Why I dislike Person First language

Volume 1. No. 2

Why I dislike Person First language

 

October 28, 2013

By Jim Sinclair

 

Abstract:

Originally published on the authors web site in 1999 this article still provides an antidote to the often prescribed use of people first language. The article belongs in Autonomy as a constant source of reference to all future authors and subscribers.


 

Why I dislike Person First language

By Jim Sinclair

I am not a person with autism. I am an autistic person. Why does this distinction matter to me?

1) Saying person with autism suggests that the autism can be separated from the person. But this is not the case. I can be separated from things that are not part of me, and I am still be the same person. I am usually a person with a purple shirt, but I could also be a person with a blue shirt one day, and a person with a yellow shirt the next day, and I would still be the same person, because my clothing is not part of me. But autism is part of me. Autism is hard-wired into the ways my brain works. I am autistic because I cannot be separated from how my brain
works.

2) Saying person with autism suggests that even if autism is part of the person, it isnt a very important part. Characteristics that are recognized as central to a persons identity are  appropriately stated as adjectives, and may even be used as nouns to describe people: We talk about male and female people, and even about men and women and boys and girls, not  about people with maleness and people with femaleness. We describe peoples cultural and religious identifications in terms such as Russian or Catholic, not as person with Russianity or person with Catholicism. We describe important aspects of peoples social roles in terms such as parent or worker, not as person with offspring or person who has a job. We describe  important aspects of peoples personalities in terms such as generous or outgoing, not person first language as person with generosity or person with extroversion.Yet autism goes deeper than culture and learned belief systems. It affects how we relate to others and how we find places in society. It even affects how we relate to our own bodies. If I did not have an autistic brain,  the person that I am would not exist. I am autistic because autism is an essential feature of me as a person.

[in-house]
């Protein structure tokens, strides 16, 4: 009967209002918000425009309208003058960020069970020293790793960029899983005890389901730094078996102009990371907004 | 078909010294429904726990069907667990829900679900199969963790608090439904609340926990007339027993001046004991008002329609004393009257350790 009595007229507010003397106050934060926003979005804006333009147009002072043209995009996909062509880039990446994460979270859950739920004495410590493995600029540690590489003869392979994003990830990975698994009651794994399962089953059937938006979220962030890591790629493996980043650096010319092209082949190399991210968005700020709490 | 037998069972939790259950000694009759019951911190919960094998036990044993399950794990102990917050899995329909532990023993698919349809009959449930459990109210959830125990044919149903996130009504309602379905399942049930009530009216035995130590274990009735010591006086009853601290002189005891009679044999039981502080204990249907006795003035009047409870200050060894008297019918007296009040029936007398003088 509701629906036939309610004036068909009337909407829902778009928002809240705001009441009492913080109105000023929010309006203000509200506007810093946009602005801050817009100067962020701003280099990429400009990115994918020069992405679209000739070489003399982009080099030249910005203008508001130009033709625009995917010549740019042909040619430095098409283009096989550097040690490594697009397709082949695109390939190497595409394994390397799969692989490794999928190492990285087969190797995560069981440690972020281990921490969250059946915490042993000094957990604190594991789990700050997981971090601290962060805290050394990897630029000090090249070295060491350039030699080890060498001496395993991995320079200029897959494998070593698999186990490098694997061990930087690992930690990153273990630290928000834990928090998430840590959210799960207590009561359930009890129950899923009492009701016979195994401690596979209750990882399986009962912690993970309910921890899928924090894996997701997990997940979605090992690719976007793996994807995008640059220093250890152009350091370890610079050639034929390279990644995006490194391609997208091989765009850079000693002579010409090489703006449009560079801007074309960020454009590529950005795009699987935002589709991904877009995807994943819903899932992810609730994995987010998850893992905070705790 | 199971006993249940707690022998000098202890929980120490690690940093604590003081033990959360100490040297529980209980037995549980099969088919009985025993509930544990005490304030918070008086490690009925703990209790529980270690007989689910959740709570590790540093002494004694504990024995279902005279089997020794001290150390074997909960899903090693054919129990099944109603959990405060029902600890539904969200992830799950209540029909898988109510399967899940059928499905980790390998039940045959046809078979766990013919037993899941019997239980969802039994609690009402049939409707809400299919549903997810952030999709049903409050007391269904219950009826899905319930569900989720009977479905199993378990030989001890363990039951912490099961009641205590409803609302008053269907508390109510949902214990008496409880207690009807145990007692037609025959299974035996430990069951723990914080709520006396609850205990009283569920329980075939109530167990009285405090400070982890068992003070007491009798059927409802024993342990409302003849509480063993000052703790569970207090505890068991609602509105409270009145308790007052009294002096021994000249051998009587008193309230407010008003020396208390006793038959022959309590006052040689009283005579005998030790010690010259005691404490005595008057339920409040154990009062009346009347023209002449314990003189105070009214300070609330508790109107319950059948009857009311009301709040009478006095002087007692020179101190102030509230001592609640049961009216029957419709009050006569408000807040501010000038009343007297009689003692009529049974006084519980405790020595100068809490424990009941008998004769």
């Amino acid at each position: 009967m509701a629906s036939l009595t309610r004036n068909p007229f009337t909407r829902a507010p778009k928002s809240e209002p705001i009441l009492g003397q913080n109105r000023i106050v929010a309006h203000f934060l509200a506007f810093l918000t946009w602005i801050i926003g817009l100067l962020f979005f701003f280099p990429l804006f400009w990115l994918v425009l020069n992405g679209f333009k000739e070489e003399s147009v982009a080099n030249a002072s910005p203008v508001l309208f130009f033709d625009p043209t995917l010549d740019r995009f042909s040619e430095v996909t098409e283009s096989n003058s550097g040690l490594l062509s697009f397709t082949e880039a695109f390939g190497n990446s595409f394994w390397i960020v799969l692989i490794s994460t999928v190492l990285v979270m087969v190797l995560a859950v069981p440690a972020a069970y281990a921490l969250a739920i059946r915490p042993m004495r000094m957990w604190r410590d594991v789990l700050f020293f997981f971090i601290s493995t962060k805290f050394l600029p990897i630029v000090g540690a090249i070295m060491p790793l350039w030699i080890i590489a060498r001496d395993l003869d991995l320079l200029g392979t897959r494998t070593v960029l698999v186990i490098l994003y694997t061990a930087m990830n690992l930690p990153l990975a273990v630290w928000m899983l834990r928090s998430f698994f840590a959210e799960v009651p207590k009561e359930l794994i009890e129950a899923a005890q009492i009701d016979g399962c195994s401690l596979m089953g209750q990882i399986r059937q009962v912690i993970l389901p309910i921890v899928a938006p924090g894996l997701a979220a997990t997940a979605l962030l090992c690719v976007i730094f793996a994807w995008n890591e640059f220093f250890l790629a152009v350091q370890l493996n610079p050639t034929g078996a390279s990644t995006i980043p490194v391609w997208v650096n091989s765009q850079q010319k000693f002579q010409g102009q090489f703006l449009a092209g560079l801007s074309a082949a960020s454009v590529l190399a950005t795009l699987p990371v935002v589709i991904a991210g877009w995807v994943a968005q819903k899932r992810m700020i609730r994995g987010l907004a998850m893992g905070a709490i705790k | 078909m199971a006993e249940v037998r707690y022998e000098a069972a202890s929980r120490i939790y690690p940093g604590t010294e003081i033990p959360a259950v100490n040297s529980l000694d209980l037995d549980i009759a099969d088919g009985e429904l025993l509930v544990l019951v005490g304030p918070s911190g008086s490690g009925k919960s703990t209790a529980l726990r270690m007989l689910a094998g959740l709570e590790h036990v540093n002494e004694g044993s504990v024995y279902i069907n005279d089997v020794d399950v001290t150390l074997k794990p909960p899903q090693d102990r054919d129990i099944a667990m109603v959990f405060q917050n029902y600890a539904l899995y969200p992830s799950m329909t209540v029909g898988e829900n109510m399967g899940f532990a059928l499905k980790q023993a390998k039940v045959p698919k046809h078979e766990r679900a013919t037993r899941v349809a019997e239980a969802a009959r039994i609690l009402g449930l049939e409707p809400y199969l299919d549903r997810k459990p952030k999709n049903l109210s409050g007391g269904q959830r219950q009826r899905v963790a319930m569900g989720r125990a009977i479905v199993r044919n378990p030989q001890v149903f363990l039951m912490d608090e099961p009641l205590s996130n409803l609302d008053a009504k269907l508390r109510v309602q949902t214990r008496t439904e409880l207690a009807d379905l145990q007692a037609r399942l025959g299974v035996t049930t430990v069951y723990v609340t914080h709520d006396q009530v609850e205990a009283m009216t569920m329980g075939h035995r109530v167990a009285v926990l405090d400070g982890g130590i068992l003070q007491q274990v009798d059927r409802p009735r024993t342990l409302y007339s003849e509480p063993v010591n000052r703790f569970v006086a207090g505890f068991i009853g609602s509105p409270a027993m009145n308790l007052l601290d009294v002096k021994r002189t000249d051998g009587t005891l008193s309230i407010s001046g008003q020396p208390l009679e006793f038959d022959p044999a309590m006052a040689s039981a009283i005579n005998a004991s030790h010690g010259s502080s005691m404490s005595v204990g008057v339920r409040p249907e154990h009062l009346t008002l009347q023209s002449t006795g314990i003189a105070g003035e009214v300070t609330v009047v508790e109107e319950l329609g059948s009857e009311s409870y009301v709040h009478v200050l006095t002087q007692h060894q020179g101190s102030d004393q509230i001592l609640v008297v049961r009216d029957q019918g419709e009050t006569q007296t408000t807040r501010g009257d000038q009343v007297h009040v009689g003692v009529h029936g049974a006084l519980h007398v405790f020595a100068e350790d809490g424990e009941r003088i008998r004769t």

3) Saying person with autism suggests that autism is something badso bad that is isnt even consistent with being a person. Nobody objects to using adjectives to refer to characteristics of a person that are considered positive or neutral. We talk about left-handed people, not people with left-handedness, and about athletic or musical people, not about people with athleticism or people with musicality. We might call someone a blue-eyed person or a person with blue eyes, and nobody objects to either descriptor. It is only when someone has decided that the  characteristic being referred to is negative that suddenly people want to separate it from the person. I know that autism is not a terrible thing, and that it does not make me any less a person. If other people have trouble remembering that autism doesnt make me any less a person, then thats their problem, not mine. Let them find a way to remind themselves that Im a person, without trying to define an essential feature of my personhood as something bad. I am autistic because I accept and value myself the way I am.

Jim Sinclair.

 

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